Way back in the fall, we caught wind of Citizens of Earth - an intriguing Kickstarter project that promised to resurrect the cherished gameplay of the SNES classic Earthbound.
This poor Kickstarter didn't quite make it to its funding goal, but then a marvelous thing happened - Atlus, a company known for its JRPGs - decided to shoulder the publishing burdens for the game.
We only had a chance to go hands-on with the PS4 build of Citizens of Earth, but we think it gave us a pretty fair idea of what its story will deliver on the smaller, more portable screens that you Pocket Gamers care about.
In this oddball RPG, you play as the recently elected Vice President of the World - a man whose boundless enthusiasm for bureaucracy and the status quo are matched only by his immaculately parted hair and confident smile.
It doesn't take long to realize that the VPotW can't go it alone, however, and so you must recruit as many party members as you can to help him in his quest to overthrow his political rival.
Atlus was keen to mention that there are 41 different party members hidden in the game's world, ranging from your veep's brother to a homeless vagrant and a reclusive cat lady.
In short, there are no elven sorcerers or dwarven priests skulking about this RPG - your party members are all workaday Joes and Janes, won over by your (vice) presidential powers of persuasion.
Pleasingly, there are no jarring random encounters in Citizens of Earth - all of the enemies lurk out in the open for you to confront or avoid as you choose.
Assuming that you're looking for action, the combat in Citizens of Earth is sure to satisfy fans of Earthbound and anyone looking for a deep - but accessible - challenge.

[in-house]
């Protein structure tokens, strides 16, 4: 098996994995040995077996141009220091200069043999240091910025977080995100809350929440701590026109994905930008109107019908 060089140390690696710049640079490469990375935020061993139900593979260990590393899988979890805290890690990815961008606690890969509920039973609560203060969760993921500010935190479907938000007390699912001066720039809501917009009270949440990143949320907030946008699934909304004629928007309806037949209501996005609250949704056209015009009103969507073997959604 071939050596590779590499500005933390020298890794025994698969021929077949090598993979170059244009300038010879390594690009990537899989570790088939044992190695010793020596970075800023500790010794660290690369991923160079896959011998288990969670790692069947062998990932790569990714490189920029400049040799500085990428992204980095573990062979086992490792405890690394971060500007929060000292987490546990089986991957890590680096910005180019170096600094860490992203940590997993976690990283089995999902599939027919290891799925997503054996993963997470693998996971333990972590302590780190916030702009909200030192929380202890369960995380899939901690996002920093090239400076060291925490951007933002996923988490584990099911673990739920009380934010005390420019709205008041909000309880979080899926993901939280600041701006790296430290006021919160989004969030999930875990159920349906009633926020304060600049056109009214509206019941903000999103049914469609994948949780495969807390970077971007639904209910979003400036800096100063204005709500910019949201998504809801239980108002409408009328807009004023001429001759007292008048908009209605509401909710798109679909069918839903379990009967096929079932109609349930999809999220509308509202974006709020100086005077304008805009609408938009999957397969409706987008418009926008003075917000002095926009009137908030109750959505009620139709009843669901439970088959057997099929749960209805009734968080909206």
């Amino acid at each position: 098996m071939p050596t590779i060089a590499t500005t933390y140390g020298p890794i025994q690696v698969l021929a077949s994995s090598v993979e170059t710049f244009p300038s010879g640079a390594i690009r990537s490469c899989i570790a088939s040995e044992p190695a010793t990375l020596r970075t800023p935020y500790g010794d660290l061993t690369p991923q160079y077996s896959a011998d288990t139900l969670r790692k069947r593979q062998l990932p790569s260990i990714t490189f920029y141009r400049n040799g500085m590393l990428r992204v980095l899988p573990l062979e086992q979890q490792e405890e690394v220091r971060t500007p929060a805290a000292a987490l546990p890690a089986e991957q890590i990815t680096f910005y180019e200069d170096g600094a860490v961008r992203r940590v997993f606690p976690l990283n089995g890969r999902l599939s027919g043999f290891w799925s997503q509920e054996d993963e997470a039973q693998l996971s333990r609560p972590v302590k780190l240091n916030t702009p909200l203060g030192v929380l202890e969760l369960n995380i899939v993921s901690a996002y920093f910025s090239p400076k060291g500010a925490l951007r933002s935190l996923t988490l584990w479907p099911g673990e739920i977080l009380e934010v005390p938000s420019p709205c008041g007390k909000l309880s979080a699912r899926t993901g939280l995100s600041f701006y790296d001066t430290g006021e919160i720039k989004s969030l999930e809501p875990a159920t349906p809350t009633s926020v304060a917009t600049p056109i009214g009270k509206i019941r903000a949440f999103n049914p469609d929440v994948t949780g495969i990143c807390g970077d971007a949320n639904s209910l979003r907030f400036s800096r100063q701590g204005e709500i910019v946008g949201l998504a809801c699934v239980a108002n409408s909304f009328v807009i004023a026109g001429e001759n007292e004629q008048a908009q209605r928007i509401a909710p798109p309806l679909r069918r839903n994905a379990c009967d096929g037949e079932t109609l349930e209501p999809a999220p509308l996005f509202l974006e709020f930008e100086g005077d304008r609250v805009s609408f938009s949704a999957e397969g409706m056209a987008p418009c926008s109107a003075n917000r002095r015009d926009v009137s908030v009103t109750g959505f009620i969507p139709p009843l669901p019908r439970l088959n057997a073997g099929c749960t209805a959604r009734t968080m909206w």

Unlike other turn-based RPGs where you can simply spam "attack" to skate through battles, your skills and abilities require power to use - and that power is persistent between battles.
This means that if one of your characters blows all their available power on a massive attack at the end of a fight, they'll need to spend a round or two of the next one ramping up before they can unleash the same beating again.
We were a big fan of the veep's mother's "Nag" attack which delivered a massive debuff on enemies while, assumedly, making them feel badly about not finding a nice girl to settle down with.
The core of our hands-on demo involved us recruiting the conspiracy theorist found in the local
In order to win him over, we needed to rustle up some "evidence" - which took the form of three mutated, sentient coffee beans hiding out in the overworld.
Each bean was a tough nut to crack, but in a short time we'd rounded them all up only to find our poor friend had been taken off to the local jail for his casual disregard for authority.
After swearing to be good - and not incite civil unrest - we sprung the conspiracy theorist and added him to our ranks.
Four more years!
Make no mistake, Citizens of Earth is not a groundbreaking RPG - but it's absolutely not supposed to be.
Instead, it's an unabashed love-letter to the genre of early 90's RPGs with a modern coat of polish in all the right places.
The world of Citizens of Earth is exceptionally bright and cheery, and we absolutely dug the art design of the characters which - to our eyes - conjured up memories of DoubleFine's Costume Quest.
Similarly, there was a wonderful sense of whimsical, satirical humour that made our time with Vice President of the World a welcome reprieve from the crowded convention halls of E3.
Atlus reckons that you can breeze through everything Citizens of Earth has to offer in 10-20 hours if you don't dawdle on sidequests, but recruiting all 41 characters - including the elusive Sasquatch - will roughly double the amount of time you can spend in its charming, smarmy world.
We don't have a firm release date for Citizens of Earth just yet, but we expect it to be published in North America and Europe sometime this fall as a download-only title.
Until that time rolls around, you can watch the trailer below - or visit its official site for more information.